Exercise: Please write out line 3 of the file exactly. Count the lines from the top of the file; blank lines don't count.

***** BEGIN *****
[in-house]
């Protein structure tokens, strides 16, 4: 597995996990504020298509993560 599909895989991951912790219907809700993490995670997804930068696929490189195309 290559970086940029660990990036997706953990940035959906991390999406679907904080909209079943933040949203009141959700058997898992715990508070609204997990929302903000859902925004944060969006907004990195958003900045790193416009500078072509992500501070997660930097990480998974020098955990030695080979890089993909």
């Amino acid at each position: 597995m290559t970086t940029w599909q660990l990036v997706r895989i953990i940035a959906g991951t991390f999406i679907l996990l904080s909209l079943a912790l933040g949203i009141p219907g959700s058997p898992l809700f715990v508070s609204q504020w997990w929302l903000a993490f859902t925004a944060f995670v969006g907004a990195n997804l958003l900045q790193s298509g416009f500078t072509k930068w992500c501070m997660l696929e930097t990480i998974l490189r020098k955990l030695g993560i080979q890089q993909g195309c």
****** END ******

């Amino acid at each position: 597995m290559t970086t940029w599909q660990l990036v997706r895989i953990i940035a959906g991951t991390f999406i679907l996990l904080s909209l079943a912790l933040g949203i009141p219907g959700s058997p898992l809700f715990v508070s609204q504020w997990w929302l903000a993490f859902t925004a944060f995670v969006g907004a990195n997804l958003l900045q790193s298509g416009f500078t072509k930068w992500c501070m997660l696929e930097t990480i998974l490189r020098k955990l030695g993560i080979q890089q993909g195309c």